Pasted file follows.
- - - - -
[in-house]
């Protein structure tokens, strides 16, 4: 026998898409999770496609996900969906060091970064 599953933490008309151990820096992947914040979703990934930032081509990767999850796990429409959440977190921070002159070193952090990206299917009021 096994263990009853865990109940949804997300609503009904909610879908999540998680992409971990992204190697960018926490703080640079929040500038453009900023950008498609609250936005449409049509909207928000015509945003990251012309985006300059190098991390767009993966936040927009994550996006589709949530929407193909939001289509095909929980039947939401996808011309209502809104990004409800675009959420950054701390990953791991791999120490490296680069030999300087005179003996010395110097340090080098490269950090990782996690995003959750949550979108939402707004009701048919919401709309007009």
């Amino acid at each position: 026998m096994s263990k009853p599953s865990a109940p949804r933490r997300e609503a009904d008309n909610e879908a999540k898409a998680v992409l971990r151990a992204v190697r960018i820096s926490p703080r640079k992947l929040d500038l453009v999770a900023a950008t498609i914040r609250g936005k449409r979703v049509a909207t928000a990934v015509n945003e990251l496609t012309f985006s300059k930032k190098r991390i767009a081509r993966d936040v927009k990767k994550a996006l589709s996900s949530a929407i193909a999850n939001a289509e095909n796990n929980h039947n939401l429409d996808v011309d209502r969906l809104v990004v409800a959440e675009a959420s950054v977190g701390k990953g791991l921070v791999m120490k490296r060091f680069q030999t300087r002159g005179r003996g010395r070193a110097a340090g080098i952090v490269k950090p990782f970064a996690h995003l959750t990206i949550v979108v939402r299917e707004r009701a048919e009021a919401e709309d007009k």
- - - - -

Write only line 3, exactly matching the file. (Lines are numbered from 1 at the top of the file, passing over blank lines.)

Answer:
């Amino acid at each position: 026998m096994s263990k009853p599953s865990a109940p949804r933490r997300e609503a009904d008309n909610e879908a999540k898409a998680v992409l971990r151990a992204v190697r960018i820096s926490p703080r640079k992947l929040d500038l453009v999770a900023a950008t498609i914040r609250g936005k449409r979703v049509a909207t928000a990934v015509n945003e990251l496609t012309f985006s300059k930032k190098r991390i767009a081509r993966d936040v927009k990767k994550a996006l589709s996900s949530a929407i193909a999850n939001a289509e095909n796990n929980h039947n939401l429409d996808v011309d209502r969906l809104v990004v409800a959440e675009a959420s950054v977190g701390k990953g791991l921070v791999m120490k490296r060091f680069q030999t300087r002159g005179r003996g010395r070193a110097a340090g080098i952090v490269k950090p990782f970064a996690h995003l959750t990206i949550v979108v939402r299917e707004r009701a048919e009021a919401e709309d007009k």